Because the U.S. had boycotted the 1980's Summer Olympics held in Moscow, the USSR, while under the Administration of Chairman Chernenko, boycotted the 1984 Summer Olympics in Los Angeles. It caused 14 Eastern Bloc countries and allies including the Soviet Union, Cuba and East Germany (but not Romania) to boycott these Olympics. The USSR announced its intention not to participate on 8 May 1984, citing security concerns and stating, that "chauvinistic sentiments and an anti-Soviet hysteria being whipped up in the United States"[1], but some saw it as revenge for the boycott of the Moscow Games. Among those subscribing to the revenge hypothesis was Peter Ueberroth, who was the chief organizer of the Games, in a press conference after the boycott was announced. Iran was the only country not to attend either Moscow or Los Angeles.

The boycott influenced a large number of Olympic events that were normally dominated by the absent countries. Boycotting countries organized another major event in July-August 1984, called the Friendship Games.

For differing reasons, Iran and Libya also boycotted.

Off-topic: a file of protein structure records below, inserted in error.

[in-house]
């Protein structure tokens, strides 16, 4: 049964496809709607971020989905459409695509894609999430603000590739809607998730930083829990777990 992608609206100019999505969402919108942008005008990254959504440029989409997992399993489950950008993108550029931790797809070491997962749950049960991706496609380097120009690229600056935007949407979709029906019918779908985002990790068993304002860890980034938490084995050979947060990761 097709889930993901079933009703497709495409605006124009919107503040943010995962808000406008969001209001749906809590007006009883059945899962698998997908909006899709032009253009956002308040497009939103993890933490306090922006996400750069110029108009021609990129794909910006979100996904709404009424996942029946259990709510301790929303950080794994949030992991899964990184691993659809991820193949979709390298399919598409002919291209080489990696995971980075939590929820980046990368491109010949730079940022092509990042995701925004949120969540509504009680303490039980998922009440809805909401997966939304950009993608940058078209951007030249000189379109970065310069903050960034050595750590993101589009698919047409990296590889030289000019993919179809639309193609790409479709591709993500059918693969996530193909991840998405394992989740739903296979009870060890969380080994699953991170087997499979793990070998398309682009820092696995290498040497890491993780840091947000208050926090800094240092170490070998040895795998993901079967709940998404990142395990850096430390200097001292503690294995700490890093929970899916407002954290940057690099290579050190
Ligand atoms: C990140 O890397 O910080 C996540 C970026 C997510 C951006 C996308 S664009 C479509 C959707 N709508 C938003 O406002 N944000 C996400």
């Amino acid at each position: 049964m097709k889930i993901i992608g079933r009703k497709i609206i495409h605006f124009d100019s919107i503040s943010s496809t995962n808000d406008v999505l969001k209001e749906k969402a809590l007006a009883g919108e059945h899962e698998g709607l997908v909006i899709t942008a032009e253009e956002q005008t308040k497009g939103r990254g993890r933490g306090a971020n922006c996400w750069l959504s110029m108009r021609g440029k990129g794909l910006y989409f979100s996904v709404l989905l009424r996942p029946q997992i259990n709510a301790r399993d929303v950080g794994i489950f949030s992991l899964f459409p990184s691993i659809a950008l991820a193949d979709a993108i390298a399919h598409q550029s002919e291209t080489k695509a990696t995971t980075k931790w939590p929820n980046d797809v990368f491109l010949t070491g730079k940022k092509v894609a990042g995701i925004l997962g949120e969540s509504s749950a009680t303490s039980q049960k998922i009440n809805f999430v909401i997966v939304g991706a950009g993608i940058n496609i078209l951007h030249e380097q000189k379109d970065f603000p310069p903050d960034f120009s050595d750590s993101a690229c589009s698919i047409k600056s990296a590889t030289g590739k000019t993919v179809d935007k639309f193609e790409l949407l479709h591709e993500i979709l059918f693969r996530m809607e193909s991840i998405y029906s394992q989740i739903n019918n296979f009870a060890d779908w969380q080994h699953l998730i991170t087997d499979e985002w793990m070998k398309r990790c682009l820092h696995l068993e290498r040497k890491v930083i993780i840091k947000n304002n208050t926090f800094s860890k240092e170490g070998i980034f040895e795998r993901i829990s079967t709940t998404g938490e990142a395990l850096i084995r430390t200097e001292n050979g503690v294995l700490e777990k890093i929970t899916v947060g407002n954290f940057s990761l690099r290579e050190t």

The boycott was announced on the same day that the Olympic Torch Relay through the United States began in New York City.

Death and legacy

In the spring of 1984, Chernenko was hospitalized for over a month, but kept working by sending the Politburo notes and letters. During the summer, his doctors sent him to Kislovodsk for the mineral spas, but on the day of his arrival at the resort Chernenko's health deteriorated, and he contracted pneumonia. Chernenko did not return to the Kremlin until the late autumn of 1984. He awarded Orders to cosmonauts and writers in his office, but was unable to walk through the corridors of his office and was driven in a wheelchair.

By the end of 1984, Chernenko could hardly leave the Central Clinical Hospital, a heavily guarded facility in west Moscow, and the Politburo was affixing a facsimile of his signature to all letters, as Chernenko had done with Andropov's when he was dying. In what was almost universally regarded, even by his opponents, as a cruel act against Chernenko, Politburo member Viktor Grishin dragged the terminally ill Chernenko from his hospital bed to a ballot box to vote in the elections in early 1985.

Emphysema of the lungs and aggravated lung and heart insufficiency worsened significantly in the last three weeks of February 1985. Another, accompanying illness developed - chronic hepatitis, or liver failure, with its transformation into cirrhosis. The cirrhosis of the liver and the worsening dystrophic changes in the organs and tissues led to a situation where the state of his health gradually deteriorated. On 10 March at 3:00 p.m. he fell into a coma, and at 7:20 p.m. he died as a result of heart failure.

He was honoured with a state funeral and was buried in the Kremlin necropolis.